The Star Trek franchise has had its share of bizarre and crazy episodes, but if Star Trek: Deep Space Nine showrunner Ira Steven Behr had gotten his way, his show would've ended with perhaps the strangest episode of them all. Behr recently revealed his plan for the series finale was actually tied into the Season 6 episode "Far Beyond The Stars," where Benjamin Sisko became a 1950s science fiction writer named Benny Russell. Behr enjoyed the premise of the episode and its subject matter so much he wanted the series' conclusion to be the revelation that the whole adventure happened in Russell's mind:
I did pitch to Rick Berman that the final episode would end up with Benny Russell on Stage 17 at Paramount, wandering around the soundstages, realizing that this whole construct, this whole series, that we had done for seven years, was just in Benny's head. That is how I wanted to end the series. And Rick said 'Does this mean The Original Series was in Benny's head? Does this mean Voyager was in Benny's head?' I said 'Hey man, I don't care who is dreaming those shows, I only care about Deep Space Nine and yes, Benny Russell is dreaming Deep Space Nine.' He didn't go for it.
The pitched episode certainly would've made for one of the most mind-blowing finales a Star Trek series has pulled off, but Star Trek: Deep Space Nine executive producer Rick Berman wasn't comfortable with it. Making the events of Deep Space Nine the figment of a writer from the 1950s' imagination would open up a whole can of worms that the franchise would not have been able to dismiss so easily. Ira Steven Behr may not have been so concerned about that, although Berman --and I'd assume it's safe to say a sizable chunk of the fans -- would've taken issue with it.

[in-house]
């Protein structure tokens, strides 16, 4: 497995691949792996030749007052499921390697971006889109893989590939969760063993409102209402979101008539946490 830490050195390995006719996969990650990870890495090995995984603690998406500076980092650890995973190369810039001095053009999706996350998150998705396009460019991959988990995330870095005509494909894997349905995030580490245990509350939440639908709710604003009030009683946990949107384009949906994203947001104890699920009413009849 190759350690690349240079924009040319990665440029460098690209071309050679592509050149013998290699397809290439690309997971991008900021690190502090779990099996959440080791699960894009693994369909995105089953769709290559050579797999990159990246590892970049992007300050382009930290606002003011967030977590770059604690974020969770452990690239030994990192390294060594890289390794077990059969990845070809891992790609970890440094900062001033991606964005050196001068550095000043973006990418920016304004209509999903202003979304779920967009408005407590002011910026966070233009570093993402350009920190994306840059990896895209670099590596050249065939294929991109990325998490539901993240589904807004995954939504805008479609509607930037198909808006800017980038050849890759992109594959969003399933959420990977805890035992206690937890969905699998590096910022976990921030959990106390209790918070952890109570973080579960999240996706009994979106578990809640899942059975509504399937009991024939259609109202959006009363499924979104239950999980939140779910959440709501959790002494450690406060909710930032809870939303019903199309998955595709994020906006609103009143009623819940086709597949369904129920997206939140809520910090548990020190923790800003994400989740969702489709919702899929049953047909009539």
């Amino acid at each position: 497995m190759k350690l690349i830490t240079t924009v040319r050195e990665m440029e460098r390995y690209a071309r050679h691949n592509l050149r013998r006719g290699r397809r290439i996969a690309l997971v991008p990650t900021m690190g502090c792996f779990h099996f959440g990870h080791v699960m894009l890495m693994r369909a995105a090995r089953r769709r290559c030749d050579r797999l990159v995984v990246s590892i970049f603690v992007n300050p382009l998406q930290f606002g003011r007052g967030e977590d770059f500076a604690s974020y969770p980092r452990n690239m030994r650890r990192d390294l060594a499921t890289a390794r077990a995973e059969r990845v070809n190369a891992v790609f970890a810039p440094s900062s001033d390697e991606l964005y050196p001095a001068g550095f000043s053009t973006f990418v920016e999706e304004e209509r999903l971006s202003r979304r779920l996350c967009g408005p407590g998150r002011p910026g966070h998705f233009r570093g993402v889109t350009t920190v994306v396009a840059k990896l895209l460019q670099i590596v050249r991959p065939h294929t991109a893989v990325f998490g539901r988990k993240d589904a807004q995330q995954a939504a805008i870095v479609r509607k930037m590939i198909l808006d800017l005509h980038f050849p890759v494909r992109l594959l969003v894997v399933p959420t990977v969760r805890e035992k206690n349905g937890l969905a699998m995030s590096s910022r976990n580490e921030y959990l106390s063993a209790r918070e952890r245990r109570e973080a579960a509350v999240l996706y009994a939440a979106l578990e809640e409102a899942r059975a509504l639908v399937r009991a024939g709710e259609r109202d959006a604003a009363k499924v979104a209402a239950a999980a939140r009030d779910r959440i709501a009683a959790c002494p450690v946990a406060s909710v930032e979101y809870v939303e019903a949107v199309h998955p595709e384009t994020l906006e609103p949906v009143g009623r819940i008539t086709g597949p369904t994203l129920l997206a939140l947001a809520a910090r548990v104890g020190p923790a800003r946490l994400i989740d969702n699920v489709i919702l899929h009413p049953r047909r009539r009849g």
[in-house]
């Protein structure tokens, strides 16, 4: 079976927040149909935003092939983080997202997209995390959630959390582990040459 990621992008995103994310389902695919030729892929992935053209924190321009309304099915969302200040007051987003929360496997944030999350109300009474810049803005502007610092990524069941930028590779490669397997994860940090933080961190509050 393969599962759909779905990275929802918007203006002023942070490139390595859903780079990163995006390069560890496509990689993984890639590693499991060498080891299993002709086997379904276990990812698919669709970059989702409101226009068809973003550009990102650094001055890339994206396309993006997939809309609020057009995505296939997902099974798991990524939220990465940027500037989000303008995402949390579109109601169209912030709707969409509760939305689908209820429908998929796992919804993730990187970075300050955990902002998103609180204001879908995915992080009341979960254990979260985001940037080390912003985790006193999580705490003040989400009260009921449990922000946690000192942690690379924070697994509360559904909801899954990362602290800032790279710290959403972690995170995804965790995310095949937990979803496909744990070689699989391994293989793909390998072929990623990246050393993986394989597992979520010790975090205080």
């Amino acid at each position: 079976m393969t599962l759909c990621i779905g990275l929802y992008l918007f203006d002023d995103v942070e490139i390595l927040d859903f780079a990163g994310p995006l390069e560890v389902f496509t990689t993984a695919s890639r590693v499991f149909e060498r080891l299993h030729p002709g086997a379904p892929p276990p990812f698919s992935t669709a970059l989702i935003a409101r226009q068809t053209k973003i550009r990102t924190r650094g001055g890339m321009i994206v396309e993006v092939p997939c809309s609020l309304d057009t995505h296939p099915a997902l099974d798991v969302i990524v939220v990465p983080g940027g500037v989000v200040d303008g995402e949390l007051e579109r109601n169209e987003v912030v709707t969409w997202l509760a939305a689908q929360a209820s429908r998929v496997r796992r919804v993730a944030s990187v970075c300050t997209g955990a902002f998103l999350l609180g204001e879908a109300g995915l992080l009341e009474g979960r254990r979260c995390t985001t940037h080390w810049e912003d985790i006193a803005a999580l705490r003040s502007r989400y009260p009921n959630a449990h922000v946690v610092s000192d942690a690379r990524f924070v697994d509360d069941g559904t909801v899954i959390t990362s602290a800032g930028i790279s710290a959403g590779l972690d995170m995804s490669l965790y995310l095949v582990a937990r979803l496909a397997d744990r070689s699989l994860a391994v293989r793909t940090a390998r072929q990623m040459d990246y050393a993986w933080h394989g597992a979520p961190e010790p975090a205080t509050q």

Ira Steven Behr said Benny Russell would've only been dreaming up Star Trek: Deep Space Nine in his explanation to attendees of Star Trek Las Vegas (via Trek Movie), but there are several callbacks and references in the series that would only be able to be explained as part of his imagination as well. Several cast members from other Star Trek shows, particularly Star Trek: The Next Generation appeared in Deep Space Nine. On top of that, the show featured a score of alien races and plotlines that tied into prior shows to the point that calling Russell's imaginative storyline a coincidence would've been a little far-fetched. Of course, at the end of the day, the entire franchise is a work of fiction, but it sounds like Star Trek's head honchos weren't interested in the showrunner's idea becoming canon.
Star Trek: Deep Space Nine fans can watch the actual finale of the show on Netflix or CBS All Access. For a look at what's happening in the world of more current television, visit our fall premiere guide.